ICAC now little more than a last resort

10 September 2009

It may claim independence from partiality, but the Independent Commission Against Corruption has never been far removed from politics.

I remember critical briefings with aspiring state Liberal politicians who saw the proposal for such a commission as crucial to their anti-corruption push to oust Barrie Unsworth's floundering Labor government in the late 1980s.

They expected that once in power and empowered by an ICAC in tune with the new government's agenda, Labor's alleged corruption would be swept away.

When established, ICAC's initial interest was political corruption, but not as anticipated. Its first inquiry covered dodgy development deals alleged against the National Party coalition on the North Coast. And the political sting in ICAC's tail was soon to cause much more irritation.

Nick Greiner was the brains behind ICAC, in his indictment of corrupt public administration and effort to change the old guard. His new government presented itself as squeaky clean, in contrast with tired Labor corruption (how history repeats).

But Greiner was the ultimate victim of arrogant political favouring. The Labor enemy successfully dragged Greiner's offer of employment to his retiring education minister into the definition of corrupt conduct. When ICAC handed down its finding, his fate was sealed, despite charges later being dismissed.

So what is different about the recent tentative engagement of the ICAC in another brewing political meltdown?

History, for a start. In the days of Commissioner Ian Temby, it made a sport of offending the political establishment. Temby's engagements with the parliamentary committee for ICAC were acerbic and confrontational. He employed his special relationship with the media, and used the destructive power of his public hearings over public reputation as a sharp edge against political attack. His successors have taken a more conciliatory road.

Anther crucial difference is dwindling community sensitisation. As much as corruption control is on the billboards, it has moved from a thrust for widespread cultural change to just one more brick out of the wall in political collapse. Can we dismiss ICAC as a vital agent for ensuring the good governance of this state?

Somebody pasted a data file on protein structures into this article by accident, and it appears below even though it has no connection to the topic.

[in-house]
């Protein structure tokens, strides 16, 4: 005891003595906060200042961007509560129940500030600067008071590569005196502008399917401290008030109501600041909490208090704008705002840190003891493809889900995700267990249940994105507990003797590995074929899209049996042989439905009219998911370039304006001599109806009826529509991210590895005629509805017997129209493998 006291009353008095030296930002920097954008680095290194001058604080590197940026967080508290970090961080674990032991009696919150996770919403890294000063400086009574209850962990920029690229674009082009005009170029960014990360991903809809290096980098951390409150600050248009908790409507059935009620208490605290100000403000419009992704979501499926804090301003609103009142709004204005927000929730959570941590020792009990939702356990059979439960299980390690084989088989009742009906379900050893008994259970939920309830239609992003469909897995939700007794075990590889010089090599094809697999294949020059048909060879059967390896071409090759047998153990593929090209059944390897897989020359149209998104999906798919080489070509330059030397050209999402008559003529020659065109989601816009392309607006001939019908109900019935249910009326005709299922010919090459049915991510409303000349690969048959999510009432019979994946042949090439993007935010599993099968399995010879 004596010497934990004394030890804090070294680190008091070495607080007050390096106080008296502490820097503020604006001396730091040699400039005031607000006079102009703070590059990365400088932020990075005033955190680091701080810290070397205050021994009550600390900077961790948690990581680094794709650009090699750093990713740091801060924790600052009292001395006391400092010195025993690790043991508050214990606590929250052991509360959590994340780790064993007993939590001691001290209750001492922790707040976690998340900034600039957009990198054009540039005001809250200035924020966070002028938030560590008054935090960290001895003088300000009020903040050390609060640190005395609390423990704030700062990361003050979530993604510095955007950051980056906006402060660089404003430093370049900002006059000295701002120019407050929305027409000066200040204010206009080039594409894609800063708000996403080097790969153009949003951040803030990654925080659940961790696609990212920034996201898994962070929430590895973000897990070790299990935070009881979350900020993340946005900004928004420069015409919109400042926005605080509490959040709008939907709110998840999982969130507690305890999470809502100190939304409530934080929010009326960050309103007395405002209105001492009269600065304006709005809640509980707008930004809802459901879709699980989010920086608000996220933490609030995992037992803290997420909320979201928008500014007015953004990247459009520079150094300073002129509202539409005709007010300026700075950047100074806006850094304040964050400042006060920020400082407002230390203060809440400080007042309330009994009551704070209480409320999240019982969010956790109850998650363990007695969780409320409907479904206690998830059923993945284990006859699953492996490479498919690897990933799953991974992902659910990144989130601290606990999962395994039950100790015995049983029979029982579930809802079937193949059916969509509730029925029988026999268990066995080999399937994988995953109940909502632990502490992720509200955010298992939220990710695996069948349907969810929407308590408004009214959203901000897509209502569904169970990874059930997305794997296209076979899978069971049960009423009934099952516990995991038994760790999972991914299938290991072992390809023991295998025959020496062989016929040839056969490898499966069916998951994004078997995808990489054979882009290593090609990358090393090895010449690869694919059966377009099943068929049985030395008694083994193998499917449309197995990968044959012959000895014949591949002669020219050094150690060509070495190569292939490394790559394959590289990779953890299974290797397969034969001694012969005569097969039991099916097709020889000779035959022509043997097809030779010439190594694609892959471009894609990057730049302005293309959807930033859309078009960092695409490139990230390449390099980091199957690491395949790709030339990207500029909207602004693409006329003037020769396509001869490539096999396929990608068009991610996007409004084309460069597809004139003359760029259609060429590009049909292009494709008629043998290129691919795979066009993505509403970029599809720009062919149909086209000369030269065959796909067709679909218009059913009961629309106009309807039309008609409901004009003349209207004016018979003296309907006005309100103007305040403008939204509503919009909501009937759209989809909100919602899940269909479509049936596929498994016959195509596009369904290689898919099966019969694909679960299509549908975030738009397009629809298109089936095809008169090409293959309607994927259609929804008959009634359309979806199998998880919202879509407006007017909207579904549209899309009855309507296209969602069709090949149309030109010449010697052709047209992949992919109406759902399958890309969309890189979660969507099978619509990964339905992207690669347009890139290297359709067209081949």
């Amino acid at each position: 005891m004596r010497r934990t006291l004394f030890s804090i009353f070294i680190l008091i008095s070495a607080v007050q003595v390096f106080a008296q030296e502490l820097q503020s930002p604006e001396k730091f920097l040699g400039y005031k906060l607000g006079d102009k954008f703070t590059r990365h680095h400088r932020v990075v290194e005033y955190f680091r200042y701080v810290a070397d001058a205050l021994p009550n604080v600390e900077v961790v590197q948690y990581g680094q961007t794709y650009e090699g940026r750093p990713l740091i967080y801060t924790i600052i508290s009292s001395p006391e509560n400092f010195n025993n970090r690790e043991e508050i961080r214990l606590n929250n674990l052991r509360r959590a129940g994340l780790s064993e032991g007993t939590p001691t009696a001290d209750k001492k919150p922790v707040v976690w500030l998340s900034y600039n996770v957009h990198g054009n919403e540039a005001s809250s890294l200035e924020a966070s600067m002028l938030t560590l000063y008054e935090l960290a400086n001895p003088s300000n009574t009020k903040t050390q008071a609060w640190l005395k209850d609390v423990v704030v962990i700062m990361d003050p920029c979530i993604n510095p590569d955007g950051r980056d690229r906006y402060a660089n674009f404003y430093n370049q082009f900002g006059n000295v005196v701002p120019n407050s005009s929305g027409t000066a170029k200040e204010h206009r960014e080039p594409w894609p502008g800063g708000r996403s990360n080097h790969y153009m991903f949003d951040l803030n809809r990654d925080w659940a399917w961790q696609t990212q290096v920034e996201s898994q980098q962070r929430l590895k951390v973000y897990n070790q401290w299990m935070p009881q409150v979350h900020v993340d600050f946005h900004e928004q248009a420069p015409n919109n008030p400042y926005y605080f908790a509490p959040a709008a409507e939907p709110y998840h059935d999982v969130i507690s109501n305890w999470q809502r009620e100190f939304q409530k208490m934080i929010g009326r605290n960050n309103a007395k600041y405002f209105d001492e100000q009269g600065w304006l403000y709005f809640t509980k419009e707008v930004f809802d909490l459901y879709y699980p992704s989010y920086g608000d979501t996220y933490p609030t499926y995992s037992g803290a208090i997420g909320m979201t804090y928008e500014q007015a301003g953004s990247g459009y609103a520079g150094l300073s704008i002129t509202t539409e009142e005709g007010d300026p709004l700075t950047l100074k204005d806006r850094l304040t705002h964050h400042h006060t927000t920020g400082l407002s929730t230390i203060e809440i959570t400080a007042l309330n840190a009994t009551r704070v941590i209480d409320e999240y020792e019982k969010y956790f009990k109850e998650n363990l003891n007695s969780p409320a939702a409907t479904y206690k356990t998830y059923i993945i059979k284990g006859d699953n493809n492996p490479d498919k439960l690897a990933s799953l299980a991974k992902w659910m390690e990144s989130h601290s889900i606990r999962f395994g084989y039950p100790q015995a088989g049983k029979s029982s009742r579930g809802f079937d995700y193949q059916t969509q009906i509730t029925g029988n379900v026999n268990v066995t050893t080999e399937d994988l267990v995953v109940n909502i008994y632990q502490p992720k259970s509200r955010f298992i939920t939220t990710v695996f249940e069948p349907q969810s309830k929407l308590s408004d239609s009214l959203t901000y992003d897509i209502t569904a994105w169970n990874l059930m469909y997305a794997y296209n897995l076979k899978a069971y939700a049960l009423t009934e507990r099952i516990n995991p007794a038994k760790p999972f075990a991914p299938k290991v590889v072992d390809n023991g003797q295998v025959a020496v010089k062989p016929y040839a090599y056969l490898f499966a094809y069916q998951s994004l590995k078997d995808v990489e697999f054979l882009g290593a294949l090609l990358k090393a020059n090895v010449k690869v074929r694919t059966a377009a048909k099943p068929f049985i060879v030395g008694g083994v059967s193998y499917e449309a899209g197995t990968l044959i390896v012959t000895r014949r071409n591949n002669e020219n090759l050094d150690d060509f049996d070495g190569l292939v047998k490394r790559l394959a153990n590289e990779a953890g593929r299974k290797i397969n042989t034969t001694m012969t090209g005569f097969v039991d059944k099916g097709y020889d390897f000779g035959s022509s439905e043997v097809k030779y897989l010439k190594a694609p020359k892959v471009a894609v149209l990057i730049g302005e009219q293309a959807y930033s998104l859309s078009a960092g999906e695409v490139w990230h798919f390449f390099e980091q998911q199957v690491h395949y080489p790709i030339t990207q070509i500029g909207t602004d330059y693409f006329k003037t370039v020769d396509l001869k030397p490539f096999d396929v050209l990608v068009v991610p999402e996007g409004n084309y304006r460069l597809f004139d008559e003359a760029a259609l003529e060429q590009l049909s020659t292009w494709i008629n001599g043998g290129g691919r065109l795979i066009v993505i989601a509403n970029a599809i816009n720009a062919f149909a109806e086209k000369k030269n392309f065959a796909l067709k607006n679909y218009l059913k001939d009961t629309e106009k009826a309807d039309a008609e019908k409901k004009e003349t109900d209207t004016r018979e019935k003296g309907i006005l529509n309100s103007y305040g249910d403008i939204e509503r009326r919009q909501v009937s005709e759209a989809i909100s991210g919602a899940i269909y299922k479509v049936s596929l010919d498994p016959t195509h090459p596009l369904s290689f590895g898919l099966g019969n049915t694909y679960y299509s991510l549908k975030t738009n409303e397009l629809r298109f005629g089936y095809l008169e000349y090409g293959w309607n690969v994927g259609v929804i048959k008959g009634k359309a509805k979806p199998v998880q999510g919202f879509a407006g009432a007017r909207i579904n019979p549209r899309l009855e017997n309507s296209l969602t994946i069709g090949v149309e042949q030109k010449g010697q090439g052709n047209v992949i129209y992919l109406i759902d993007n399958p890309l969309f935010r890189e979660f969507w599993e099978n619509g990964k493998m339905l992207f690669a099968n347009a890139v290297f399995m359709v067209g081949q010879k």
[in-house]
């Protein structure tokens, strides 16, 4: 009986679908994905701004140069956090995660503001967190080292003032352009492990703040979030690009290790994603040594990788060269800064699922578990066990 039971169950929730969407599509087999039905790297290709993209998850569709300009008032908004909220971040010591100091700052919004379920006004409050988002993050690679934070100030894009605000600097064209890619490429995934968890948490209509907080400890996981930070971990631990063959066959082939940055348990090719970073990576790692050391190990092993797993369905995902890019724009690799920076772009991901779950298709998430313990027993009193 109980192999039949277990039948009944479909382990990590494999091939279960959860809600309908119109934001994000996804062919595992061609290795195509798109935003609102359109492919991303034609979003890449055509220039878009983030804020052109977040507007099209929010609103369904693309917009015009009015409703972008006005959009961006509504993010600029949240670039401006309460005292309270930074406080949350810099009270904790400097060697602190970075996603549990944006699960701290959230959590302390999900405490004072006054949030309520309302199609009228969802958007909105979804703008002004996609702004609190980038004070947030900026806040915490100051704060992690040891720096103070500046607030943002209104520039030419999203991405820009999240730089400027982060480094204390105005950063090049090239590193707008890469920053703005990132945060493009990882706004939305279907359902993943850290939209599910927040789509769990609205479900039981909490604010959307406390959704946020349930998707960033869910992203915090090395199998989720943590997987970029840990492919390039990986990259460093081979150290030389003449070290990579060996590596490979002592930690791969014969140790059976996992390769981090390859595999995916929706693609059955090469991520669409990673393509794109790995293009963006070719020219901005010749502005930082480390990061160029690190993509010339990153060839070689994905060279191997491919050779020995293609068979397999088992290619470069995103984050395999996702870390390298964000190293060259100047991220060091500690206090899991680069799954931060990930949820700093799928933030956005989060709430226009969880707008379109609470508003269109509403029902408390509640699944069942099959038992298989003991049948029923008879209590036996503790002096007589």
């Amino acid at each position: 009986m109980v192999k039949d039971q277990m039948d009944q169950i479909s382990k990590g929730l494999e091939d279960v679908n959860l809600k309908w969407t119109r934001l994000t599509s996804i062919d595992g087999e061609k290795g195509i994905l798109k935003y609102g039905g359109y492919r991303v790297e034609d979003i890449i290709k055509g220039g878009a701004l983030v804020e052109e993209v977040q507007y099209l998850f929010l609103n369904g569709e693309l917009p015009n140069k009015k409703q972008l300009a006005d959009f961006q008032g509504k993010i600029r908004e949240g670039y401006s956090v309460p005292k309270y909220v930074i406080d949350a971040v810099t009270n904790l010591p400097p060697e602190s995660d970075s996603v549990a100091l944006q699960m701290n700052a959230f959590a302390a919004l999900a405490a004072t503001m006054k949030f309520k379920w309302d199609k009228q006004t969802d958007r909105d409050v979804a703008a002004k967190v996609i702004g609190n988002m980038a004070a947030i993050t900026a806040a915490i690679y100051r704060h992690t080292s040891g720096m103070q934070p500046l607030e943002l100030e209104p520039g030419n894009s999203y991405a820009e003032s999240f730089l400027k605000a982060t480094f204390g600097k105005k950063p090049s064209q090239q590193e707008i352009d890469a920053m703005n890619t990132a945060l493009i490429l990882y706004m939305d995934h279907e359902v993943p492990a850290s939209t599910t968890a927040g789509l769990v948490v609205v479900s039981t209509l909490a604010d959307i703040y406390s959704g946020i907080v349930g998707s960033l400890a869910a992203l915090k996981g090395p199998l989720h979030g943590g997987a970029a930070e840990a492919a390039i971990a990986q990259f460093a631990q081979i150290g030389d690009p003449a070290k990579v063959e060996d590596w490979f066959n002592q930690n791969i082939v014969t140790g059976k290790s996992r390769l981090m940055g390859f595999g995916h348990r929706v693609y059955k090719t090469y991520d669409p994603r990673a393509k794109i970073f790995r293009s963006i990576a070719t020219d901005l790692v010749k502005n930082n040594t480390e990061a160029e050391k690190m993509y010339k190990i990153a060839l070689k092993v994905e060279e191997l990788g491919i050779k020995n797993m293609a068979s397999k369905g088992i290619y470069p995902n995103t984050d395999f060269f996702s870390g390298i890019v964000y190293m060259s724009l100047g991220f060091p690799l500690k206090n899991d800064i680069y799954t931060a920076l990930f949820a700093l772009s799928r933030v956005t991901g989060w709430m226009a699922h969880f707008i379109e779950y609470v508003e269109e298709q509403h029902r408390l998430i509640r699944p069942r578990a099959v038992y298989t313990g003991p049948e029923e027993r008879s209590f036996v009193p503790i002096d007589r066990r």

Its real foundation ''successes'' were not high profile. It slowly reversed an intensely corrupt local government planning structure. It radically improved public tendering. It challenged the improper use of public information. These are long-lasting betterments of public administration.

But when faced with corruption within the police and prisons, it prevaricated and failed. This was the start of a shift in its self-image.

The commissioners since Temby have been far less flamboyant and much sharper administrative brokers. Irene Moss, in particular, took the investigatory role behind the scenes and rightly emphasised the public audit function.

At the same time, successive political masters have worked to blunt the watchdog's teeth, while deferring to it when the heat is on. The tragic fiasco of Wollongong council and its shockwaves back up through state Labor could not be pushed under the carpet. ICAC was left to expose the shabby culture of ''anything-for-influence''.

The institution which was meant to throw light on bureaucratic compromise was spending much more reluctant energy on political failings than politicians appreciated. ICAC is no longer at the forefront of corrupt politics, preferring to take a more coquettish role as the eventual recipient of police referrals. The high public theatre of corruption prevention hearings has given way to a more understated investigatory approach.

The current ''scandal'' now being flicked to ICAC is said by some to have that old NSW political hallmark, cash for construction permits. This is just the type of corruption that substantiated the argument for keeping ICAC's gaze on the public sector. It was thought that corruption remained the province of local government development planning, and state government beyond its reach, or at least that's the way state governments have wished it.

One measure of the ICAC's incipient success rests in the almost natural expectation that the brutal allegations of the last week will fall to its scrutiny. But on the other hand, an indicator of its failure is the media and political hum that it is now little more that an ineffectual last resort.

This investigation is not a test of the commission's relevance but more a confirmation of its failing mission. Irrespective of the outcome, the community is convinced that corruption remains a feature of public life in NSW.

After a quarter century of corruption prevention, ICAC has been incapable of stemming high-level political corruption. Neither has it succeeded in overcoming public suspicion that it is business as usual in Macquarie Street.

Professor Mark Findlay is the director of The Institute of Criminology at the University of Sydney.

Contact: Media office

Phone: 02 9036 5404